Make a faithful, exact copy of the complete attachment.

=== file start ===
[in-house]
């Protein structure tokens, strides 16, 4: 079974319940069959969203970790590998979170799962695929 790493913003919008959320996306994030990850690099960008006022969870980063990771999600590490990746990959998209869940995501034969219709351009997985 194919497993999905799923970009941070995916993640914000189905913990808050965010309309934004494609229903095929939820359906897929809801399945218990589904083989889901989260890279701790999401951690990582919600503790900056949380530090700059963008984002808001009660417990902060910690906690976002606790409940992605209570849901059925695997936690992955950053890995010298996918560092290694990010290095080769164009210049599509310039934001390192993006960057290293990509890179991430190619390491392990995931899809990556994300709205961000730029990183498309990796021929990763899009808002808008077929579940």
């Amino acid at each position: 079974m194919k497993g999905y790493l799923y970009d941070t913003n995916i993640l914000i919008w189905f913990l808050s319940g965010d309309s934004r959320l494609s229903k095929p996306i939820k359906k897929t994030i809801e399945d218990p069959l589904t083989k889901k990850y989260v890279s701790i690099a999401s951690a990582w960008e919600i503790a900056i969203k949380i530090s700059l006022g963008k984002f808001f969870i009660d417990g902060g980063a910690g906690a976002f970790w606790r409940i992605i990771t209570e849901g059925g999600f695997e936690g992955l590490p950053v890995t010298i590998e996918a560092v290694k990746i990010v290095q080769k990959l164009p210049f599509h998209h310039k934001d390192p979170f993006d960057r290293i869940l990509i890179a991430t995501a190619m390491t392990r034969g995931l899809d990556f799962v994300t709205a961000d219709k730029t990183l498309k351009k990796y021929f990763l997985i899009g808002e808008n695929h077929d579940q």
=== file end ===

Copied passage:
[in-house]
């Protein structure tokens, strides 16, 4: 079974319940069959969203970790590998979170799962695929 790493913003919008959320996306994030990850690099960008006022969870980063990771999600590490990746990959998209869940995501034969219709351009997985 194919497993999905799923970009941070995916993640914000189905913990808050965010309309934004494609229903095929939820359906897929809801399945218990589904083989889901989260890279701790999401951690990582919600503790900056949380530090700059963008984002808001009660417990902060910690906690976002606790409940992605209570849901059925695997936690992955950053890995010298996918560092290694990010290095080769164009210049599509310039934001390192993006960057290293990509890179991430190619390491392990995931899809990556994300709205961000730029990183498309990796021929990763899009808002808008077929579940």
């Amino acid at each position: 079974m194919k497993g999905y790493l799923y970009d941070t913003n995916i993640l914000i919008w189905f913990l808050s319940g965010d309309s934004r959320l494609s229903k095929p996306i939820k359906k897929t994030i809801e399945d218990p069959l589904t083989k889901k990850y989260v890279s701790i690099a999401s951690a990582w960008e919600i503790a900056i969203k949380i530090s700059l006022g963008k984002f808001f969870i009660d417990g902060g980063a910690g906690a976002f970790w606790r409940i992605i990771t209570e849901g059925g999600f695997e936690g992955l590490p950053v890995t010298i590998e996918a560092v290694k990746i990010v290095q080769k990959l164009p210049f599509h998209h310039k934001d390192p979170f993006d960057r290293i869940l990509i890179a991430t995501a190619m390491t392990r034969g995931l899809d990556f799962v994300t709205a961000d219709k730029t990183l498309k351009k990796y021929f990763l997985i899009g808002e808008n695929h077929d579940q």